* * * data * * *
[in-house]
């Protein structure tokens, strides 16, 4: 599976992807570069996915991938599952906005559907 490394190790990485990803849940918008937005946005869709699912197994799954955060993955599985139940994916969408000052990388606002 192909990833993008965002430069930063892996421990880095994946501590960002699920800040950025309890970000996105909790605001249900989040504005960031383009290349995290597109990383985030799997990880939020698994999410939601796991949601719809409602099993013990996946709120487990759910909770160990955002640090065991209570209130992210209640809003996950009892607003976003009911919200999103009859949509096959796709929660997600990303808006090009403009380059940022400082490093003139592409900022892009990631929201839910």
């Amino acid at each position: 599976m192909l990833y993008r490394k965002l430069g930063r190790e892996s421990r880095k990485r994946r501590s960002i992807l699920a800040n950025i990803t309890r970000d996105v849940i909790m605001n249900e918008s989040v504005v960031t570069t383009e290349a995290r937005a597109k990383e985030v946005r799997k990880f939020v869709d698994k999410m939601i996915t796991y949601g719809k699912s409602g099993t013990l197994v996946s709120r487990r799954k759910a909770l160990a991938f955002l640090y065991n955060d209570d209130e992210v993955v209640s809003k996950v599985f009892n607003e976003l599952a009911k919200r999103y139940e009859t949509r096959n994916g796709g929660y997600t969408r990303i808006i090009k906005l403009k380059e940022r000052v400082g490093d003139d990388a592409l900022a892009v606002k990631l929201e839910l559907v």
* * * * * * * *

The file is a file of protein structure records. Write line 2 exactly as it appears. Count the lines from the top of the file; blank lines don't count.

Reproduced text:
């Protein structure tokens, strides 16, 4: 599976992807570069996915991938599952906005559907 490394190790990485990803849940918008937005946005869709699912197994799954955060993955599985139940994916969408000052990388606002 192909990833993008965002430069930063892996421990880095994946501590960002699920800040950025309890970000996105909790605001249900989040504005960031383009290349995290597109990383985030799997990880939020698994999410939601796991949601719809409602099993013990996946709120487990759910909770160990955002640090065991209570209130992210209640809003996950009892607003976003009911919200999103009859949509096959796709929660997600990303808006090009403009380059940022400082490093003139592409900022892009990631929201839910």